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Free Professional training is Worth Less Than You Paid for It

Robert Mazerolle's Profile

As a provider of executive education (to the Chief Innovation/ Digital/ Information Officer suites) I am frequently challenged on price. Typical 2- and 3-day sessions in many fields cost the client about $ 950 a day. Believe me, the margins are thin! But the saddest competition is free. " Vendor speak" seminars delivered by sales reps are so popular because CFOs often censure paid training, even for themselves. This creates an environment where the vendors are training the clients. Sure, they ought to if they expect their business, but the risk is evident.

A vendor seminar and many "conferences" are marketing events, using pulpits and power points to feign objectivity.

In my business, I am seriously challenged by free. But so are you, dear reader. If your organization expects you to develop your knowledge for free, they are telling you to go out there and be raised by wolves. It jeopardizes the organization in the sense that every bit of knowledge brought into a conference room or meeting is like a viral entity. Only the good stuff should be welcome. Every manager needs to spend about $6,500 annually in professional development. That's at least one 2- or 3-day seminar, a newsletter subscription or 2, and possibly a narrowly focused conference. If times are tight, just narrow the focus on the pertinent business issue. Companies don't become poorer because they spent money on education. But they do indeed become poorer - and dumber - if they don't.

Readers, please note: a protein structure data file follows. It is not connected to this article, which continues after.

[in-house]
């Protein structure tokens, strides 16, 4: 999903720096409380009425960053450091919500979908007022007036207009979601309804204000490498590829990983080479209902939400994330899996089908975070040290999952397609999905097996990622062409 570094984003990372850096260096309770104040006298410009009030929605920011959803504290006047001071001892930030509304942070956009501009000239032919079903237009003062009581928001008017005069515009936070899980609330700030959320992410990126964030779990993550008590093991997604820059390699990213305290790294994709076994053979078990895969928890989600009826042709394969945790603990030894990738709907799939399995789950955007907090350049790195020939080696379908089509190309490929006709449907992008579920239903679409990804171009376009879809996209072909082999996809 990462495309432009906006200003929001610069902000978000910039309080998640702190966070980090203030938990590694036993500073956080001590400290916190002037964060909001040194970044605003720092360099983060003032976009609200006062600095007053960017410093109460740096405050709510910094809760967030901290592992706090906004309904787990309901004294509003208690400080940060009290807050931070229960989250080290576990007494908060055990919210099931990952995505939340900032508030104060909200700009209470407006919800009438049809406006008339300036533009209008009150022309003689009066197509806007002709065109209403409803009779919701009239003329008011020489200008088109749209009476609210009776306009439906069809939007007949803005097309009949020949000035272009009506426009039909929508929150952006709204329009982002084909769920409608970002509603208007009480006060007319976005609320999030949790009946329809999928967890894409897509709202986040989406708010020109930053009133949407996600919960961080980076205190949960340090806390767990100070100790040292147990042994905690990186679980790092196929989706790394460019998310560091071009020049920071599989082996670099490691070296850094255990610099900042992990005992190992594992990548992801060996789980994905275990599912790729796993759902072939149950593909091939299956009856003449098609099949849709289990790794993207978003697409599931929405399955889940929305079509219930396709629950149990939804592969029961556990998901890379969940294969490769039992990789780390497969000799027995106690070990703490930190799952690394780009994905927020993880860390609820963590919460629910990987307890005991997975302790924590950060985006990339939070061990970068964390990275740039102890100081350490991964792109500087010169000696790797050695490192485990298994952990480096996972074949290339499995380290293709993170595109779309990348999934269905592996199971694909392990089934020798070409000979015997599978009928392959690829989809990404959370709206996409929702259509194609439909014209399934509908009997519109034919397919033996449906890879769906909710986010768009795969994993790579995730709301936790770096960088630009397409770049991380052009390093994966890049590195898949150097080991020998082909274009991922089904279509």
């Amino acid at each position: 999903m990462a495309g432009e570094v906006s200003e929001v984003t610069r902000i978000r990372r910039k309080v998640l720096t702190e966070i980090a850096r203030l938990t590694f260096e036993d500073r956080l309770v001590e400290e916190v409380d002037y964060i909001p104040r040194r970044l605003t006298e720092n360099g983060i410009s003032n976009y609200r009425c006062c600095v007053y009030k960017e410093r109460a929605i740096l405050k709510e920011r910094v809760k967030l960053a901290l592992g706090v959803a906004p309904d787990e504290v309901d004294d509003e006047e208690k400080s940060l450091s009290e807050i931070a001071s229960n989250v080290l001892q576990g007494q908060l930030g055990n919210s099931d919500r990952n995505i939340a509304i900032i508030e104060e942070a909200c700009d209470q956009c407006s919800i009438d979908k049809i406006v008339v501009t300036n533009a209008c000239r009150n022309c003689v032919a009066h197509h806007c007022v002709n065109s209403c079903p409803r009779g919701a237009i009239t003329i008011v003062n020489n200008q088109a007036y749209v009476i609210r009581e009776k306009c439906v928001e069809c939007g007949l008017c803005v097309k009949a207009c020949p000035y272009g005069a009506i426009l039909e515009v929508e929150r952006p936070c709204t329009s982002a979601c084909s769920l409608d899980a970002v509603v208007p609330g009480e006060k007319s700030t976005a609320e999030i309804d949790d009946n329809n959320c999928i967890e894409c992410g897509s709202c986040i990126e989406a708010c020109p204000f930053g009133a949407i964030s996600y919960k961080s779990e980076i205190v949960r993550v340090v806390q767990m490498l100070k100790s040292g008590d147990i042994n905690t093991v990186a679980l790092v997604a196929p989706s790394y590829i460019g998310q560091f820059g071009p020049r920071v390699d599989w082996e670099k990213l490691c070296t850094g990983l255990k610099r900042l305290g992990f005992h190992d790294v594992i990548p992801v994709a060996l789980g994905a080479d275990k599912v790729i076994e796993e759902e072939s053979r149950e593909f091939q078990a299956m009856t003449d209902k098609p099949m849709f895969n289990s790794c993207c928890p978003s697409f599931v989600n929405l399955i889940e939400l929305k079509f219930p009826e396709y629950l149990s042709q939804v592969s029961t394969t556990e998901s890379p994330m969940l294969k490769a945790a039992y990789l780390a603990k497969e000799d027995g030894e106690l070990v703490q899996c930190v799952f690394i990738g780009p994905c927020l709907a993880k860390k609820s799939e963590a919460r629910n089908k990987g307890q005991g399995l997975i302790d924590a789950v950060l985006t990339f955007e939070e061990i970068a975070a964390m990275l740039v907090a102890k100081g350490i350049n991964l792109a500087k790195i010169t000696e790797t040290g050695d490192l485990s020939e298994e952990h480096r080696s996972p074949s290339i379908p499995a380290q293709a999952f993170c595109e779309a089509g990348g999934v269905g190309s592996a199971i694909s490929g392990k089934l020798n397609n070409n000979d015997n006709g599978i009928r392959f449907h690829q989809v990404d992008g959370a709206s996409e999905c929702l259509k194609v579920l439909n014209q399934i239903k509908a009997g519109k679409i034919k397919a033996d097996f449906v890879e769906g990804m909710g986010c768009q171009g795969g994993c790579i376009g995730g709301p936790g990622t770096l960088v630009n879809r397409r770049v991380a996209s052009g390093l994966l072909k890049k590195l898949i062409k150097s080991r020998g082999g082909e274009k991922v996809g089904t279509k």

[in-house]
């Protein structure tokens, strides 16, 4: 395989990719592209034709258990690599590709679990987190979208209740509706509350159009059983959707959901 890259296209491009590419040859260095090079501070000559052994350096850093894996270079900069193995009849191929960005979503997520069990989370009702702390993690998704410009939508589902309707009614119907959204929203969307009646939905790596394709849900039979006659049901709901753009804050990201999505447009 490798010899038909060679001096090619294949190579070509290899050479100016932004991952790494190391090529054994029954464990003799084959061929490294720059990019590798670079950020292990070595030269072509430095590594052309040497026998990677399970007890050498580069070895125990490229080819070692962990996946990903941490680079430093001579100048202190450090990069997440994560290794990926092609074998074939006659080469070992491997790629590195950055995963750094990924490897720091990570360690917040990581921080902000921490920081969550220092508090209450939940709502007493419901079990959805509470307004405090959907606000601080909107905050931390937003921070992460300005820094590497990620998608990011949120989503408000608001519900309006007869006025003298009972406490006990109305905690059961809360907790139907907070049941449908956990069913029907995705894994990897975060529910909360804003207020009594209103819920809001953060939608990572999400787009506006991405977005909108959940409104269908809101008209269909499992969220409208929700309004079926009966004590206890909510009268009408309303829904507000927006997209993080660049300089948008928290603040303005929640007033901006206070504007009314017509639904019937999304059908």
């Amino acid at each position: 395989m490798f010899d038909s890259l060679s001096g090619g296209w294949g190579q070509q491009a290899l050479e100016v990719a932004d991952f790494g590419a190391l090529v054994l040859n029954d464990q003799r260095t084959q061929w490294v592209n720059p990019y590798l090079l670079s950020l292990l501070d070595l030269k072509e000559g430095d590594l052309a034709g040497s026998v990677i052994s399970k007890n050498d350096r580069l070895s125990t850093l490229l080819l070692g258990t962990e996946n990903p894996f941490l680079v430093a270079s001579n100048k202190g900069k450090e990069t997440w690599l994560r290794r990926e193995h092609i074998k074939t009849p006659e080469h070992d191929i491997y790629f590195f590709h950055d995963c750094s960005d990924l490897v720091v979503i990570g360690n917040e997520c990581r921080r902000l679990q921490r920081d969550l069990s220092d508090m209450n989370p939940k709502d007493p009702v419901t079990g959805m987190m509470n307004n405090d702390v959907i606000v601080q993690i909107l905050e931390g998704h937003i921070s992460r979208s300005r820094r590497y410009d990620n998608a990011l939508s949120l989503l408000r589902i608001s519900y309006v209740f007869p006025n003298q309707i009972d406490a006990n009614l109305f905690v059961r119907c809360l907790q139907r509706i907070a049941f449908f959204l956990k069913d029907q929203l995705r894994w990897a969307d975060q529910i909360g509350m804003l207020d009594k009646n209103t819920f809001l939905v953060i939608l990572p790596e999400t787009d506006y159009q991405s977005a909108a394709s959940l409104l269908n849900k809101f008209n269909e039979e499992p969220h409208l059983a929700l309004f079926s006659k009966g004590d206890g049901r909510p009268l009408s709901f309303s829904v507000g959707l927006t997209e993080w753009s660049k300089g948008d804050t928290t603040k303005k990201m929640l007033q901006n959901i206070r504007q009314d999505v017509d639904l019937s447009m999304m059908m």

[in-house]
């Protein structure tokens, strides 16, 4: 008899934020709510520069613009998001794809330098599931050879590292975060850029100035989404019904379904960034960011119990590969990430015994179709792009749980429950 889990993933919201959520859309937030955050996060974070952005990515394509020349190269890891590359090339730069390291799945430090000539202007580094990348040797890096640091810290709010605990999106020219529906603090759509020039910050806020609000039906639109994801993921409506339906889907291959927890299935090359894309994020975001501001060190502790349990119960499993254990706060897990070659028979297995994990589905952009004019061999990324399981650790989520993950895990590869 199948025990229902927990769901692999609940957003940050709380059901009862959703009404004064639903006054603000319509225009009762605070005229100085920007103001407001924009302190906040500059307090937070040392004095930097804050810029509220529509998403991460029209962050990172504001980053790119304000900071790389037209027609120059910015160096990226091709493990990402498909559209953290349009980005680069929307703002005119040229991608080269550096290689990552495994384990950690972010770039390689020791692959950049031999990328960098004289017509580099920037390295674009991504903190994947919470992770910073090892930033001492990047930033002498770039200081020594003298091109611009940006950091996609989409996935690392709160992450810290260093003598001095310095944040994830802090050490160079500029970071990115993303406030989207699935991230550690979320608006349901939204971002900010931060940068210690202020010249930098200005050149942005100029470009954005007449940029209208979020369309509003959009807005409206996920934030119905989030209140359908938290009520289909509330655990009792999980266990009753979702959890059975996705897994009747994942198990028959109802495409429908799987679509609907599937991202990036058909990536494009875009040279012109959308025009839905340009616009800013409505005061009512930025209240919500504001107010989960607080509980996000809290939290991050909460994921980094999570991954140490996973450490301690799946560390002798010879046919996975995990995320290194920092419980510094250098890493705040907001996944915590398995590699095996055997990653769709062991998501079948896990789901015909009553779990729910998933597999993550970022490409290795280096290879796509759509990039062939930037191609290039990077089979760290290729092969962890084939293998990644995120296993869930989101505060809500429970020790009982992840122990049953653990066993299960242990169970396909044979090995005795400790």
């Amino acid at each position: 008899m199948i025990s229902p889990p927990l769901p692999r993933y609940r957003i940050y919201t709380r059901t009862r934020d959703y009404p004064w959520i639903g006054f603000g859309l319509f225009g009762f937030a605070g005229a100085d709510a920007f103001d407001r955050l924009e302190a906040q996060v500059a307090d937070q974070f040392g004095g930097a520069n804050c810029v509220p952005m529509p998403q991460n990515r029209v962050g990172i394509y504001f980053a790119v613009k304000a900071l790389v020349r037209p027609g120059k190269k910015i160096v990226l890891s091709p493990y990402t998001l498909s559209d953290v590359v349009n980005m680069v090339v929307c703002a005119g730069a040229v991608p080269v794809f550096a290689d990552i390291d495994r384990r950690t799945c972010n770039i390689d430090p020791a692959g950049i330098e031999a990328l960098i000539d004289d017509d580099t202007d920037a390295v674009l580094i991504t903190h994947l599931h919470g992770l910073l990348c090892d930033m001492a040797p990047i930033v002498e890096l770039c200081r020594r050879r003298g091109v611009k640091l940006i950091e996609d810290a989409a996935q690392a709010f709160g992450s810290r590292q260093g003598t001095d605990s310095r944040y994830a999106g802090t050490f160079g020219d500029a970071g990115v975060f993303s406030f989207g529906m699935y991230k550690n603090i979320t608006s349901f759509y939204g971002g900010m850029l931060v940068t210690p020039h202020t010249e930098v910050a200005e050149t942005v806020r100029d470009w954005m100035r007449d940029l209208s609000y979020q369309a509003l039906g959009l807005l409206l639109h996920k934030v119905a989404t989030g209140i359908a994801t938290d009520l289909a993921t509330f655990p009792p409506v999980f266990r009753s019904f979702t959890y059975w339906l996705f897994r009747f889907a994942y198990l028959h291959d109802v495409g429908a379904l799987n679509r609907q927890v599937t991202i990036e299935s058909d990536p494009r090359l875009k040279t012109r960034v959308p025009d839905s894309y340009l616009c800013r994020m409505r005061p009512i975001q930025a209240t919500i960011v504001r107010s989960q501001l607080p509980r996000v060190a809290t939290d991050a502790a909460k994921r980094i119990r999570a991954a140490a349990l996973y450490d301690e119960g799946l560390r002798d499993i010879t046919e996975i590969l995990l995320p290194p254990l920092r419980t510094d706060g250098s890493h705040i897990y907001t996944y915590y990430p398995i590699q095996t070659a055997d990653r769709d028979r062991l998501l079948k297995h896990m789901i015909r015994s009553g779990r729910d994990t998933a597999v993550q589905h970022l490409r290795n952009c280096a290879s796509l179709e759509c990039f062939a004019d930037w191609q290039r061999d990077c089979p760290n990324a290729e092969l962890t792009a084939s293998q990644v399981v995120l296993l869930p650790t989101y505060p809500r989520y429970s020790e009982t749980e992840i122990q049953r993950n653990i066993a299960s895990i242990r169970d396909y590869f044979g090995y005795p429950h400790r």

I might add that the best value in seminars for professional development is often at project inception. Meaning that you spend some dough to understand upcoming challenges, implementation issues, etc. It's really not personal development; rather, it's organizational competency. The best value in newsletters and journals is for ongoing support of a competency area. The best value to be extracted from conferences is to shop around, poach talent, look for new suppliers. If you do speak at a conference, make a brand statement and a values pitch; it will carry further than a competive pitch.

In the end, you are paying for independent oversight.